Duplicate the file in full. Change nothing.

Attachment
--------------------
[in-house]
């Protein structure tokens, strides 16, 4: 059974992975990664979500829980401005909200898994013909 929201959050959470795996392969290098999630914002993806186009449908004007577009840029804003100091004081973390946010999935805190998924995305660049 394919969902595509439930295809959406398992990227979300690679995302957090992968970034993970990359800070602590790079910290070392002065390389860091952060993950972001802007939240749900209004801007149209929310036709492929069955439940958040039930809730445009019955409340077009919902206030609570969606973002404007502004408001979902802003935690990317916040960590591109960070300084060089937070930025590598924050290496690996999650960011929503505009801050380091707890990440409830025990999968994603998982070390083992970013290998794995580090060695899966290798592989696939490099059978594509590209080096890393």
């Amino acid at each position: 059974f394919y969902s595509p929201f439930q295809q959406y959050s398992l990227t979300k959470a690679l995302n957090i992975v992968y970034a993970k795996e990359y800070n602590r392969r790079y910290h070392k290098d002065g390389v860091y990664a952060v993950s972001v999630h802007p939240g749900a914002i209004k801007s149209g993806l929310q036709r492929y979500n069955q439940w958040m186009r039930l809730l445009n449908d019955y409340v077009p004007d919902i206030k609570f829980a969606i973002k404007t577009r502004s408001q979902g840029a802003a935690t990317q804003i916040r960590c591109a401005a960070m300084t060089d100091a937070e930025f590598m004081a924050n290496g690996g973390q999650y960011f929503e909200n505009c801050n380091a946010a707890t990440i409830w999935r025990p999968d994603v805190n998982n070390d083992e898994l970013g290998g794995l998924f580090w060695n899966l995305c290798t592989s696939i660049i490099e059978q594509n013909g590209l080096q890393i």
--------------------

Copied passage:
[in-house]
């Protein structure tokens, strides 16, 4: 059974992975990664979500829980401005909200898994013909 929201959050959470795996392969290098999630914002993806186009449908004007577009840029804003100091004081973390946010999935805190998924995305660049 394919969902595509439930295809959406398992990227979300690679995302957090992968970034993970990359800070602590790079910290070392002065390389860091952060993950972001802007939240749900209004801007149209929310036709492929069955439940958040039930809730445009019955409340077009919902206030609570969606973002404007502004408001979902802003935690990317916040960590591109960070300084060089937070930025590598924050290496690996999650960011929503505009801050380091707890990440409830025990999968994603998982070390083992970013290998794995580090060695899966290798592989696939490099059978594509590209080096890393």
């Amino acid at each position: 059974f394919y969902s595509p929201f439930q295809q959406y959050s398992l990227t979300k959470a690679l995302n957090i992975v992968y970034a993970k795996e990359y800070n602590r392969r790079y910290h070392k290098d002065g390389v860091y990664a952060v993950s972001v999630h802007p939240g749900a914002i209004k801007s149209g993806l929310q036709r492929y979500n069955q439940w958040m186009r039930l809730l445009n449908d019955y409340v077009p004007d919902i206030k609570f829980a969606i973002k404007t577009r502004s408001q979902g840029a802003a935690t990317q804003i916040r960590c591109a401005a960070m300084t060089d100091a937070e930025f590598m004081a924050n290496g690996g973390q999650y960011f929503e909200n505009c801050n380091a946010a707890t990440i409830w999935r025990p999968d994603v805190n998982n070390d083992e898994l970013g290998g794995l998924f580090w060695n899966l995305c290798t592989s696939i660049i490099e059978q594509n013909g590209l080096q890393i």